Inside the Hackney Picturehouse: exclusive preview of the Mare Street multiplex

Hackney Picturehouse Mare St Lon E8 Oct 2011 © DA

THE Hackney Picturehouse opens on Friday 28 October in a handsome building opposite the town hall and near a plethora of bus and railway stops, potentially delivering plenty of customers.

Inside are four theatres with big screens, although none is 70mm wide, a café-bar providing chef-directed meals and locally supplied beer.

The conversion from the failed Ocean music venue, into which Hackney council sunk millions of pounds, never to be hooked back [cut the line; this metaphor is drowning], cost City Screen, owners of the Picturehouse cinema chain, £3.5 million.
The decor, by the West End architect Fletcher Priest and BW Interiors, of Borough, is funky enough with its fashionable lighting, brightly upholstered sofas, slightly worn-looking armchairs and Eames-style café chairs to appeal to Rio fans. But it is not so overpowering as to deter the kind of audiences attracted by the Stratford Picturehouse.

Actor Michael Fassbender @ launch of Hackney Picturehouse © ∂å

The cinema will also stage art exhibitions and comedy.

The look is art-house yet blockbuster, and engenders a feeling of capaciousness, as well as stunning views of the town hall square. That may end when the full-length name sign is posted outside the building, blocking the windows.

Disabled access seems good and, unlike the Rio, the Picturehouse has the induction-loop system. Seats are adjustable like those on a plane – but with more space.

David Altheer 251011

* Prices: for non-members of the PH or the Rio, the Dalston venue is cheaper overall but on Mondays the PH is cheaper. Membership: the PH gives you single tickets to three screenings, the Rio 2; the PH gives £2 off a ticket, the Rio £1.

* Backstory: Rio’s new boss promises changes; Rio boss quitsRio begs for funds;Picturehouse scores community festival and Millions spent on site given away by Hackney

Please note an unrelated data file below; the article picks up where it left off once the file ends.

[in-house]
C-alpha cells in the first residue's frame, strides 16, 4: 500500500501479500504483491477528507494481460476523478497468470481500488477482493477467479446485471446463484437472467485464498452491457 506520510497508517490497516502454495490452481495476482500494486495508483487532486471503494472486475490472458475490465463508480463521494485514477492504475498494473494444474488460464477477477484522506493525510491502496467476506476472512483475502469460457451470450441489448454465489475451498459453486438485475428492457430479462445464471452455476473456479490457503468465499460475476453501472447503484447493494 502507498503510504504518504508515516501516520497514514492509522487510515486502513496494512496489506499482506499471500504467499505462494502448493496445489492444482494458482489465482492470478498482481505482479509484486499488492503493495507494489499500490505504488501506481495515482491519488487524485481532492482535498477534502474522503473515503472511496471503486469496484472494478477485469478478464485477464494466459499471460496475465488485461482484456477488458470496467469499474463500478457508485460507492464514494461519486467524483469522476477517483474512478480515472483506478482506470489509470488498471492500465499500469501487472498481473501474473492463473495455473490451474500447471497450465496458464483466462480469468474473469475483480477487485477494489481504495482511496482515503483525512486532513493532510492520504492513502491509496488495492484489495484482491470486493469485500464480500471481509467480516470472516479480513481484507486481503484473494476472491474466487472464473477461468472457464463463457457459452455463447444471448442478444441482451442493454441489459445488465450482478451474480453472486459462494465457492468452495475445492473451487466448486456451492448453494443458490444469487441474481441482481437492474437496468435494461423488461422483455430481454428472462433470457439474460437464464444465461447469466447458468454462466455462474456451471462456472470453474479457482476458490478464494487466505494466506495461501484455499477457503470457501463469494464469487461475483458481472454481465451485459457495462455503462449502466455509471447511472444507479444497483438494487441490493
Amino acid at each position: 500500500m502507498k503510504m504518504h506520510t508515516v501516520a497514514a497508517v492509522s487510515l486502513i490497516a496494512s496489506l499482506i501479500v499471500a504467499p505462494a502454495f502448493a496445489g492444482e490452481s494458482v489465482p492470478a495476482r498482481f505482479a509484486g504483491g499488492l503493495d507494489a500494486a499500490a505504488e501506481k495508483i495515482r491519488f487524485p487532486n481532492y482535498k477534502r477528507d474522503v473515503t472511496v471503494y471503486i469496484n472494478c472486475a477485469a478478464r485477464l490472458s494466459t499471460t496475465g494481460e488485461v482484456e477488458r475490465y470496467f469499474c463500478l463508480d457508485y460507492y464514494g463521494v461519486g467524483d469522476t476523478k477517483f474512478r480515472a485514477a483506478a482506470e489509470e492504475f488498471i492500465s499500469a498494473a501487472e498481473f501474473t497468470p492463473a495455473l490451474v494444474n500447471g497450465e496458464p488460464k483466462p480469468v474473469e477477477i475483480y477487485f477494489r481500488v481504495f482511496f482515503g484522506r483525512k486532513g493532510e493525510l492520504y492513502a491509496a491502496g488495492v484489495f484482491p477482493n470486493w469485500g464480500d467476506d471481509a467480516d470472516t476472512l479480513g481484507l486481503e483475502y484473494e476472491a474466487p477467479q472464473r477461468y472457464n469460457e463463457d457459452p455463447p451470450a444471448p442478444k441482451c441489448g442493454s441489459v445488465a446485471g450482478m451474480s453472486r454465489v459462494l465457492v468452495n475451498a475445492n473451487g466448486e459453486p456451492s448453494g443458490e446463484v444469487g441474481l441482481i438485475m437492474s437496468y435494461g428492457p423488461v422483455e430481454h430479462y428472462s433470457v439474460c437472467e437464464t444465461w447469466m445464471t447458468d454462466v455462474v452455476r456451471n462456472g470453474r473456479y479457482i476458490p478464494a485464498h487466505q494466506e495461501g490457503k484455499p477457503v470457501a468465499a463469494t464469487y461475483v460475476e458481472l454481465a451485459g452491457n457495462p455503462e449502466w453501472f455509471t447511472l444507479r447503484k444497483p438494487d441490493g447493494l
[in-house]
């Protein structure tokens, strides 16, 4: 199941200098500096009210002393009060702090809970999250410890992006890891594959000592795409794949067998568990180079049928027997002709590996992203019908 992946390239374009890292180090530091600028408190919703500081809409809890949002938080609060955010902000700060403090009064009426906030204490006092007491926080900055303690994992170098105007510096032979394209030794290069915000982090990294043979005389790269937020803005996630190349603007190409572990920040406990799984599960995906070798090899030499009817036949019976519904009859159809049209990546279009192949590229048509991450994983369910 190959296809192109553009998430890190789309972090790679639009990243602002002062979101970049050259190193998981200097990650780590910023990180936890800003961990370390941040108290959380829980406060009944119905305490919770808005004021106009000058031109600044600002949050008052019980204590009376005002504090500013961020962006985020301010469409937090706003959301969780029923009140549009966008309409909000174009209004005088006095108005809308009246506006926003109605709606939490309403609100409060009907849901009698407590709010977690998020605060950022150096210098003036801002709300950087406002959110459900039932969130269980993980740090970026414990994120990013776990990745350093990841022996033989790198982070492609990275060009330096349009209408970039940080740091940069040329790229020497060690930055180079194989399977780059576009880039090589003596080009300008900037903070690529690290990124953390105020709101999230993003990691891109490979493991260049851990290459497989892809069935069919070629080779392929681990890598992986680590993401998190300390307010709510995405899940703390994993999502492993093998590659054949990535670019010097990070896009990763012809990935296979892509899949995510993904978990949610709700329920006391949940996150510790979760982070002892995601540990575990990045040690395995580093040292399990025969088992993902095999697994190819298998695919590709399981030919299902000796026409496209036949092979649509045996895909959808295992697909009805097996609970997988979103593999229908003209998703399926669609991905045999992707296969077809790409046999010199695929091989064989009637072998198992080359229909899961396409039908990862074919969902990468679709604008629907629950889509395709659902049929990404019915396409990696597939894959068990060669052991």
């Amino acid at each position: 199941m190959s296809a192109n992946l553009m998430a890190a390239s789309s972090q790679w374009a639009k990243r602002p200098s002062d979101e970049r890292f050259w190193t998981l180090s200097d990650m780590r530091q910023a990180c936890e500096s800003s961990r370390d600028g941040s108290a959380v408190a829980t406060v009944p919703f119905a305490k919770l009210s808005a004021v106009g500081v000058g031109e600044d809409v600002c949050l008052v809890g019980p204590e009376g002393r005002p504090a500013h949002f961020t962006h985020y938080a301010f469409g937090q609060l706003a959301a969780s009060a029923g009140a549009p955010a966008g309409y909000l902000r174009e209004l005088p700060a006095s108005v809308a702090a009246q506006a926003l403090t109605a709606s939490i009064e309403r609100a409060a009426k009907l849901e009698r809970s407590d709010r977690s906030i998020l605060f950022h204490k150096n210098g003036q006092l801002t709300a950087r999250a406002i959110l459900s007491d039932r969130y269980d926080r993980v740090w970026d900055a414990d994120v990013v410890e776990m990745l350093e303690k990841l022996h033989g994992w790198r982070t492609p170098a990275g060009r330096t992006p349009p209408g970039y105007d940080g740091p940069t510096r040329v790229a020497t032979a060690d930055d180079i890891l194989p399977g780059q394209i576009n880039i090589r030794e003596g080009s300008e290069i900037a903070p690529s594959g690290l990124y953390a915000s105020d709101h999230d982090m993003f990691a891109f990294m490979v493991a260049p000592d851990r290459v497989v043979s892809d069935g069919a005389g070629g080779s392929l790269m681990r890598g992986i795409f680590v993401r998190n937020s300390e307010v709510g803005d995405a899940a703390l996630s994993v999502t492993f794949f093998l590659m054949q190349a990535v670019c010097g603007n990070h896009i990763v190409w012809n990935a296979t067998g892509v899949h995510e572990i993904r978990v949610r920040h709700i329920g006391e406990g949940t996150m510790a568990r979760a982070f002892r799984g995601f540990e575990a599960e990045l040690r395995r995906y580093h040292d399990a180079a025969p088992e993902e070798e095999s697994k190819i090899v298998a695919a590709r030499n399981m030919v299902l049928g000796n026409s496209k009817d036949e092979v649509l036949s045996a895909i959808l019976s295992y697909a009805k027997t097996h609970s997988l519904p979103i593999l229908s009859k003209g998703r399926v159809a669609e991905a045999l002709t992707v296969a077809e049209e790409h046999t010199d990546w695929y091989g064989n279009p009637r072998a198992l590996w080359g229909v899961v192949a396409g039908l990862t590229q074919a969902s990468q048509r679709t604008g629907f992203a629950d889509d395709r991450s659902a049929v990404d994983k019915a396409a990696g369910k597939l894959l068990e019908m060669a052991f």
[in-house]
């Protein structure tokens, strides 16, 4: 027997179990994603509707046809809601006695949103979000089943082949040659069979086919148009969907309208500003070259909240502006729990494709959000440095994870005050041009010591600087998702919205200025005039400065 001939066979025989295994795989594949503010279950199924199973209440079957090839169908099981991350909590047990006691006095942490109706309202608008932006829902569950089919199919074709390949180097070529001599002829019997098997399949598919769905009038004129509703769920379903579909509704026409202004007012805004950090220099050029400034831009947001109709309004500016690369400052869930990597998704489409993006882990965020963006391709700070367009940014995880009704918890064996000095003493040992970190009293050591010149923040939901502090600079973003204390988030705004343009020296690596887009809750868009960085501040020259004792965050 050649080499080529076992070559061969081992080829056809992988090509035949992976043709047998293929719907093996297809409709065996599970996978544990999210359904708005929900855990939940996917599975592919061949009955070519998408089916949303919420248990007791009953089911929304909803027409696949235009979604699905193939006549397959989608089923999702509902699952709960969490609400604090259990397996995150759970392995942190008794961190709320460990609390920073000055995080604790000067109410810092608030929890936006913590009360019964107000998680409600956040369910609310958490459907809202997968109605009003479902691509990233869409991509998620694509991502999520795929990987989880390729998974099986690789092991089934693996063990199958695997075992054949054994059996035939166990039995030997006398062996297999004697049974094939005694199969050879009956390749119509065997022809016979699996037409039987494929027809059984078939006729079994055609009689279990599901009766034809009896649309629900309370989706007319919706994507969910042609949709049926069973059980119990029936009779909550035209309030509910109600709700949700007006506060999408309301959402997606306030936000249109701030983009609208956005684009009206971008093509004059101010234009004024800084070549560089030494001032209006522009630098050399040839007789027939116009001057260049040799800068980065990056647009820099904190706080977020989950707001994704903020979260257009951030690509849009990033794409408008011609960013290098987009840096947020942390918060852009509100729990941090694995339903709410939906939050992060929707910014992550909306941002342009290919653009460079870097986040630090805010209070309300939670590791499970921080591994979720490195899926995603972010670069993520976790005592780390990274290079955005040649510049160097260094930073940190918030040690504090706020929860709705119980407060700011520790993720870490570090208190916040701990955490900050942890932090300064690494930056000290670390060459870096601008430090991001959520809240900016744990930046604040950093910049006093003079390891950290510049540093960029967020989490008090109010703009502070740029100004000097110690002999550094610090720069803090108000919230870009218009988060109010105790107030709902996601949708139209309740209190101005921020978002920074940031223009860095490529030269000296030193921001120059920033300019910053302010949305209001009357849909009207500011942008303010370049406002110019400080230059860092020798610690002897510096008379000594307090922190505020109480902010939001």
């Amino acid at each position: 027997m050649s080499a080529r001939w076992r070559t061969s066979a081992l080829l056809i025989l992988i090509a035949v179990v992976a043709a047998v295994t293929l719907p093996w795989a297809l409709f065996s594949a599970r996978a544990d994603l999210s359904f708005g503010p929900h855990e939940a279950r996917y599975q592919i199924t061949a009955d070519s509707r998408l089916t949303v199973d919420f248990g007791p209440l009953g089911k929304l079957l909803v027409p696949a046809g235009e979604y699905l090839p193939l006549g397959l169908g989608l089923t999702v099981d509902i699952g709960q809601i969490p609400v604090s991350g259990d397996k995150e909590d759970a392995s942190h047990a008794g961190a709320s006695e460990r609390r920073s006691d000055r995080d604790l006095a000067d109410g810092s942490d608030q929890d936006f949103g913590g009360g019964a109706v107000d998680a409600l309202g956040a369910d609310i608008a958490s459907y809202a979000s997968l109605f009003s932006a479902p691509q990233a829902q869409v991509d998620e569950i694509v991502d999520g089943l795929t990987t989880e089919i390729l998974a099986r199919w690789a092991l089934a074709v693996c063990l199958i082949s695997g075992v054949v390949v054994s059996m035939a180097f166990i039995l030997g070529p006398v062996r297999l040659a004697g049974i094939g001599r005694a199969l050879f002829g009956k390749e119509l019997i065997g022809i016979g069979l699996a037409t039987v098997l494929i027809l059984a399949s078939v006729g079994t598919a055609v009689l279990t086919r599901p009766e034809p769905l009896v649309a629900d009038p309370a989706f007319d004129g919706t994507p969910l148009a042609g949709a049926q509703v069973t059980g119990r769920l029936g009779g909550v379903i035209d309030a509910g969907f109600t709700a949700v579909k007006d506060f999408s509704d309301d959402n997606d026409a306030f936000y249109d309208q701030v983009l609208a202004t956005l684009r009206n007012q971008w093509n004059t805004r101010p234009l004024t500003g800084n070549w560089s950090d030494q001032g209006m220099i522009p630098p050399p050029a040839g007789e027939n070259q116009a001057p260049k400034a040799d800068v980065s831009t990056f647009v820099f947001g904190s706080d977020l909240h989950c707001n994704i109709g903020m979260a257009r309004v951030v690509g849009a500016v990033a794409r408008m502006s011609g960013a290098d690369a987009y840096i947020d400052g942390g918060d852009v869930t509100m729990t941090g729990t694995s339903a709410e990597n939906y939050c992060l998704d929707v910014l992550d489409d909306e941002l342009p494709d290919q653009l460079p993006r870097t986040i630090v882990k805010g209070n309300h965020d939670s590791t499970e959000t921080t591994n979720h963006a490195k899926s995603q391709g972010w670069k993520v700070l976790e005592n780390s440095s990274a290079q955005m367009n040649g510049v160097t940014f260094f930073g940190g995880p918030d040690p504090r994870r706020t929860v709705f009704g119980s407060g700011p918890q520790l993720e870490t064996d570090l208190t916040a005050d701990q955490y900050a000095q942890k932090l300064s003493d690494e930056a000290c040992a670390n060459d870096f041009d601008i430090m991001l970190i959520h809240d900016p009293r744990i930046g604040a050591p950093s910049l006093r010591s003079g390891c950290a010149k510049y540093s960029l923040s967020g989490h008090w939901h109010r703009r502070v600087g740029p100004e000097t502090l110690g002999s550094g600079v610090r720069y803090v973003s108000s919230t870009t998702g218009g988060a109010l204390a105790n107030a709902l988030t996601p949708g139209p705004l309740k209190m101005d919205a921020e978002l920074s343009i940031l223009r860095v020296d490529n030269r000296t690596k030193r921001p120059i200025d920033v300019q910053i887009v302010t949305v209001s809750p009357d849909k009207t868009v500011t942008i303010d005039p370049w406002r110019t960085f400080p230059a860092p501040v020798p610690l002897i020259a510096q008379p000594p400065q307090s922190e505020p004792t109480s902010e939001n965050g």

* Emboldened underscored words in most cases indicate a hyperlink, a reader service rare among websites. If a link does not work, it is probably because the site to which the URL refers has not been maintained. Most photographs can be visually enlarged by pressing on them.

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2 thoughts on “Inside the Hackney Picturehouse: exclusive preview of the Mare Street multiplex

  1. You wrote: “Disabled access seems good and, unlike the Rio, the Picturehouse has the induction-loop system.” I have yet to judge the Hackney Picturehouse’s accessibility credentials for myself but it does concern me that neither the Hackney Picturehouse website, nor that of the parent company City Screen, contains dedicated information on accessibility. A major reason why disabled people don’t venture out to unfamiliar venues is that we assume the worst. I imagine it would be relatively easy and inexpensive for Hackney Picturehouse to display this information. I wonder – have they chosen to withhold it?
    I’ve no particular loyalty to the Rio, although I live near by, but I am impressed by its detailed information on accessibility for disabled people and by its concessionary rate; we often have to employ PAs or induce carers to accompany us. The cost of paying extra for them to sit beside us can make the cost of a trip to the cinema exorbitant for us. Without such a facility, a trip to the Hackney Picturehouse would look prohibitively expensive for , me and many disabled people.
    The Rio does not have an induction-loop system, but it does have an IR assistive hearing system (which the Rio describes awkwardly and inaccurately as “an infra red assisted hearing system for people with hearing aids”). Induction loop is preferred by many wearers of traditional hearing aids but IR systems, such as at the Rio, can have a broader appeal and be of benefit to many hearing impaired people, albeit not always to those who use traditional hearing aids.
    Finally, as a widescreen fan, I have to share that I’ve learned that Hackney Picturehouse exhibits a 70mm projector in its lobby (the Oscar-winning Philips DP70). Maybe I’ll forget the movie and just go over there and salivate over the projector.
    [I am showing weakness again by publishing long comments, excellent though they are. Brevity, succinctness, please. – Ed.]

  2. I must drag myself down there some day. I’m glad you mentioned the wide-screen cinemas capable of projecting 70mm film stock …such sweet memories. I first saw Stanley Kubrick’s 2001: A Space Odyssey in such a cinema (in 1968) and it was a profound experience I’ve yet to repeat; although some IMAX movies come close (albeit just technically).
    Those who are under the misapprehension that digital is best should check out:

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